One week ago about this time, I was in a hospital room, slowly dialing up the morphine drip and watching my mother suck irregular, shallow breaths. Thee hours later I drove home and collapsed in sheer exhaustion. Six am last sunday, I woke suddenly, worrying my phone was still in silent, that I might have […]
One week ago about this time, I was in a hospital room, slowly dialing up the morphine drip and watching my mother suck irregular, shallow breaths. Thee hours later I drove home and collapsed in sheer exhaustion.
Six am last sunday, I woke suddenly, worrying my phone was still in silent, that I might have missed a call. 45 minutes after that, my phone rang, with the news that my mother had slipped quietly away.
It feels like month away, already. And the prior monday, when I checked her into the hospital for what was supposed to be a few tests seems half a year gone.
How are you, is the question I keep getting asked. By co workers, relatives, by friends, by a drunk-dialing old friend who called me at one am last night.
And my answer is – I don’t know. Because most of the time, I feel fine. The sobs that hit me starting when I told the doctor ‘take the mask of’ came in waves the next two or three days, hitting me randomly and passing quickly. And then they stopped, suddenly.
It’s a hard thing to explain to those who hasn’t seen an elderly relative die. There’s no way to explain the absolute certainty that it’s time. My mother’s death was not a tragedy. It was a release, a natural ending to a life already artificially extended with medication and technology.
I’ve witnessed tragic death. Young people struck down by violence or cancer, or people still hale and hearty in old age likewise taken by disease, not the simple end of the body’s span. I was there after my brother’s suicide; a tradgendy not because of his death, but because of the tragic failure of his own mind, and the support system that should have prevented his end. But by the time he took action to end his life, that end was inevitable.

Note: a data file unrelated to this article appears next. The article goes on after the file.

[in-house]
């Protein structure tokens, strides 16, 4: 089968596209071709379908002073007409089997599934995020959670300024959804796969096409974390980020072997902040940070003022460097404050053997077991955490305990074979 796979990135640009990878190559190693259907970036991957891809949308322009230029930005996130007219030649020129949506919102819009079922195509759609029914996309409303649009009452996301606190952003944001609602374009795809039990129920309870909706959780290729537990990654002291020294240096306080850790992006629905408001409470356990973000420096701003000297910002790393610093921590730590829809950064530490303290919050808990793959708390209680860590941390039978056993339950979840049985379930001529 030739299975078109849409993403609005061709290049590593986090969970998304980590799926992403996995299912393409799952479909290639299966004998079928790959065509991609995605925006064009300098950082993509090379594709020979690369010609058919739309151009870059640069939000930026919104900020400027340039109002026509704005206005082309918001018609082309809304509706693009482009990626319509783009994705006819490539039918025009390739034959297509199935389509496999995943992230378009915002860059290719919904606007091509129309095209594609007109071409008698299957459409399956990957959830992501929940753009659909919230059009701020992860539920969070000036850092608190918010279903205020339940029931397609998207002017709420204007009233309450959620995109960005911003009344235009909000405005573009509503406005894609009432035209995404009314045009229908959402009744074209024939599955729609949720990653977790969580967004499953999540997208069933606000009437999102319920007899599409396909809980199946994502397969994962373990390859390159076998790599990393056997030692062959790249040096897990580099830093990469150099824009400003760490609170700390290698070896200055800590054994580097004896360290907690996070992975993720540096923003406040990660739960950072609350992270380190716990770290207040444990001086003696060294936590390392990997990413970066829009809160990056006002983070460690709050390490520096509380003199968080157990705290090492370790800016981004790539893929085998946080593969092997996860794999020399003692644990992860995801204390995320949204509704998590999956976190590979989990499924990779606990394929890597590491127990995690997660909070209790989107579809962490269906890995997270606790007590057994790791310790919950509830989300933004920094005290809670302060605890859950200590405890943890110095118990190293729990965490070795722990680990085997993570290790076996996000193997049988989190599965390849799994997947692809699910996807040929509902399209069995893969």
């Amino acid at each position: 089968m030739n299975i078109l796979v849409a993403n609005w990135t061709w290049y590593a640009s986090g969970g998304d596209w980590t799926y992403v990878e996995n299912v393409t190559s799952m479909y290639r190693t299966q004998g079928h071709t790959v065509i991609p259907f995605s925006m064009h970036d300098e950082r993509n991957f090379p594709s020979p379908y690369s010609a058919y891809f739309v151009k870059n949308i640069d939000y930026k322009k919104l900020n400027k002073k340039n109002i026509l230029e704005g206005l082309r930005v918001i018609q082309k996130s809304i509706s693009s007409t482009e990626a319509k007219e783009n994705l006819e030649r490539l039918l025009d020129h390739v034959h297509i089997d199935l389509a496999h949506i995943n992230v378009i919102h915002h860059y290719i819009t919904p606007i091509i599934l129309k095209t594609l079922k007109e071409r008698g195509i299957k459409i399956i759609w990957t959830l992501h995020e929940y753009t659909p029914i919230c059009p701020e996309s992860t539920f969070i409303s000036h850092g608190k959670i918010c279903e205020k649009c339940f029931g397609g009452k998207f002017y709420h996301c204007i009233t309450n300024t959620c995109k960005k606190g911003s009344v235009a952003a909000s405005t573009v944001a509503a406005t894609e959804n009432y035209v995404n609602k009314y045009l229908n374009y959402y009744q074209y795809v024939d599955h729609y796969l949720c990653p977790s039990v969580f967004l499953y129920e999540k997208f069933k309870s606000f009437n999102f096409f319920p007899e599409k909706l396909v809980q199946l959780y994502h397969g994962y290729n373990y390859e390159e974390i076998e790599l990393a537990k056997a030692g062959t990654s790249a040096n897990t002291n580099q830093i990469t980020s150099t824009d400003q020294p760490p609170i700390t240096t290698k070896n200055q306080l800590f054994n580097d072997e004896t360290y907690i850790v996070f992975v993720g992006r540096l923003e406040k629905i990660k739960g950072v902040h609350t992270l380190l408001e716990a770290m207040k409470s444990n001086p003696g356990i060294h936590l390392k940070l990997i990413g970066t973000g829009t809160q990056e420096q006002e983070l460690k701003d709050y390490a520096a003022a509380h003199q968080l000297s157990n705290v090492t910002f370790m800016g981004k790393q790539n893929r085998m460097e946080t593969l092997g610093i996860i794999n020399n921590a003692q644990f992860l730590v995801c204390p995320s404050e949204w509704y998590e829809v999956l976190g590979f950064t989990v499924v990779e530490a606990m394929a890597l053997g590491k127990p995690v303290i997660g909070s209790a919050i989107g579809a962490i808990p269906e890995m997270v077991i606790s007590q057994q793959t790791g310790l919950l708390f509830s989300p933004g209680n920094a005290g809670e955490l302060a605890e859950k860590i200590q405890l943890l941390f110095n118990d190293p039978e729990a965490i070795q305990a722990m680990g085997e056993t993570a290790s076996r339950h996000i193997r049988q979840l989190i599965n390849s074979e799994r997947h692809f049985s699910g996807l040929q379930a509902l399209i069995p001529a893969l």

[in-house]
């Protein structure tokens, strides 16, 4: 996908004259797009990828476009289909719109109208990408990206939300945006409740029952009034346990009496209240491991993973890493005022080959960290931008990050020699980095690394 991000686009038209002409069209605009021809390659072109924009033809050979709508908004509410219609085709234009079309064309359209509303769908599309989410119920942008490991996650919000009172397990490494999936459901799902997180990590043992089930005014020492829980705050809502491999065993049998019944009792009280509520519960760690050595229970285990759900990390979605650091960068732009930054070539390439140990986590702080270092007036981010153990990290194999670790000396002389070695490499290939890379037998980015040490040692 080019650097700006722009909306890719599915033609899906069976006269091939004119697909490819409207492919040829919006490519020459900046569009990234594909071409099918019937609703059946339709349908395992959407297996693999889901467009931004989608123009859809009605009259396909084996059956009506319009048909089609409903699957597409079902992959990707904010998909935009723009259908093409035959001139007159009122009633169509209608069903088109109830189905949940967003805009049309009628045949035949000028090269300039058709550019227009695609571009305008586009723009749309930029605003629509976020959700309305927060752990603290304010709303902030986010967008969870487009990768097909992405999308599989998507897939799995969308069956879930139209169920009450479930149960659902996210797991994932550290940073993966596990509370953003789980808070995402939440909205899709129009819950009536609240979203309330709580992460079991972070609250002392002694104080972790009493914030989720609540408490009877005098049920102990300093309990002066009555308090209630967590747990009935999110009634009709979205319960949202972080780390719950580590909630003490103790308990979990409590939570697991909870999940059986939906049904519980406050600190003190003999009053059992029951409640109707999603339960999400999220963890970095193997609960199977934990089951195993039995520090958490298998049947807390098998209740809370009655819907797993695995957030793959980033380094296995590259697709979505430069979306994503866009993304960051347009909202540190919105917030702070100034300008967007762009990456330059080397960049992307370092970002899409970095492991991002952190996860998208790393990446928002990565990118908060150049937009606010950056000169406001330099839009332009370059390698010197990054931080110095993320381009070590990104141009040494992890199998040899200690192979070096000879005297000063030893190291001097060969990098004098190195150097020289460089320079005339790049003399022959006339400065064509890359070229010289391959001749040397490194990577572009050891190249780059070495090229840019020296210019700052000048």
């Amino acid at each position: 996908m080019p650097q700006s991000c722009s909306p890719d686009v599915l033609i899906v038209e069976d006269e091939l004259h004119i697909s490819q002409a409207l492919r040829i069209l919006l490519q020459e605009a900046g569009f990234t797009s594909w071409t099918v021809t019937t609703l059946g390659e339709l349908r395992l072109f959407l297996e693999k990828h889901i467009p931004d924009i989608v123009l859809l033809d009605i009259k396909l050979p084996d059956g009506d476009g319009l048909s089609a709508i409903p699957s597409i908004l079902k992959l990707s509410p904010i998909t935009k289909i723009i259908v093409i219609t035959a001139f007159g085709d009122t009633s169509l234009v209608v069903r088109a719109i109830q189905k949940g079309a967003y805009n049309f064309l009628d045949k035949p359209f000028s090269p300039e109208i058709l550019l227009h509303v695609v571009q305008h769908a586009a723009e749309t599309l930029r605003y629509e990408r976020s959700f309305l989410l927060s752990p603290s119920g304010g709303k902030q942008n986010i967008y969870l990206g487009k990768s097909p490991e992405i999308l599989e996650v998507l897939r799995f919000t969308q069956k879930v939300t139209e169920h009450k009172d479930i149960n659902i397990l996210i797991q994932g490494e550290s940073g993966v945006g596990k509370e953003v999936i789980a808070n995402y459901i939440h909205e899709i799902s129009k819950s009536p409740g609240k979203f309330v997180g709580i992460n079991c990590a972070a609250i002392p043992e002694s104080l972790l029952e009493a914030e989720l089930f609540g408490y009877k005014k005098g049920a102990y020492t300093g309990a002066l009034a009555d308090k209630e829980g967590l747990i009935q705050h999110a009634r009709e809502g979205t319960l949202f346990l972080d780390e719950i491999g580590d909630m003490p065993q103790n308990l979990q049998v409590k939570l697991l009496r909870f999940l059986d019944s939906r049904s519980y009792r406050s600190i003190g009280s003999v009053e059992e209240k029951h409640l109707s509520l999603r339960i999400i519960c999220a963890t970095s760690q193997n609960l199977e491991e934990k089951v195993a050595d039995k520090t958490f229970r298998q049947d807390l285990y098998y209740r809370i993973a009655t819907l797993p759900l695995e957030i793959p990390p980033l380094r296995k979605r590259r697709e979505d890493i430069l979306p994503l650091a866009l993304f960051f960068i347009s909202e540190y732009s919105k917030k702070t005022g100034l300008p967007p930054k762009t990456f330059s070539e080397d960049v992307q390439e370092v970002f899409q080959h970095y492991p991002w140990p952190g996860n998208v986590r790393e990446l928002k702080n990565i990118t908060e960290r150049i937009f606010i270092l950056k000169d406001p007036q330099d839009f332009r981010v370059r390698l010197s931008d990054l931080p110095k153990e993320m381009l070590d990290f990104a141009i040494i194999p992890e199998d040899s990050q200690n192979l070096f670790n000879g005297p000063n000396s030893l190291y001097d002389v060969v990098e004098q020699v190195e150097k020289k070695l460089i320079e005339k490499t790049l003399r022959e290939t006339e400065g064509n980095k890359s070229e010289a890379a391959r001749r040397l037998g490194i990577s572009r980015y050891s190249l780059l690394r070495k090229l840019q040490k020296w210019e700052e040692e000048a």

My mother’s death ended pain, fear and suffering. Her mind and body were failing, after a long life. Our bodies have a shelf-life; we can extend this with care, and with luck, or we can shorten it. My mother, like most of her generation, took up smoking when it was cool, and harmless, and she carried on that habit long after she knew what the surgeon general says. She threw the dice and said, if it kills me then, ok, but I’m enjoying it now.
But whatever we do sets the clock forward or back a decade, or two; damage done simply skews the numbers. When the expiration date comes – when the warranty expires – then the machine begins to fail.
My mother’s failure was gradual; she maintained the ability to care for herself until the last couple of months. When she hit the final cliff, it was steep, and short; and she knew she was there. She knew, and lacked only the physical strength and the mental resolve to take control of her own departure. But she made that clear, in writing and in earnest, gasping pleas for help – I can’t go on any more.
So when the doctor asked me what I wanted to do – carry on the fight, postpone the inevitable, or ease the departure, I was able to calmly issue the order. Mentally, I’d had the dialog with myself a dozen times, and know without question what both I and my mother wanted.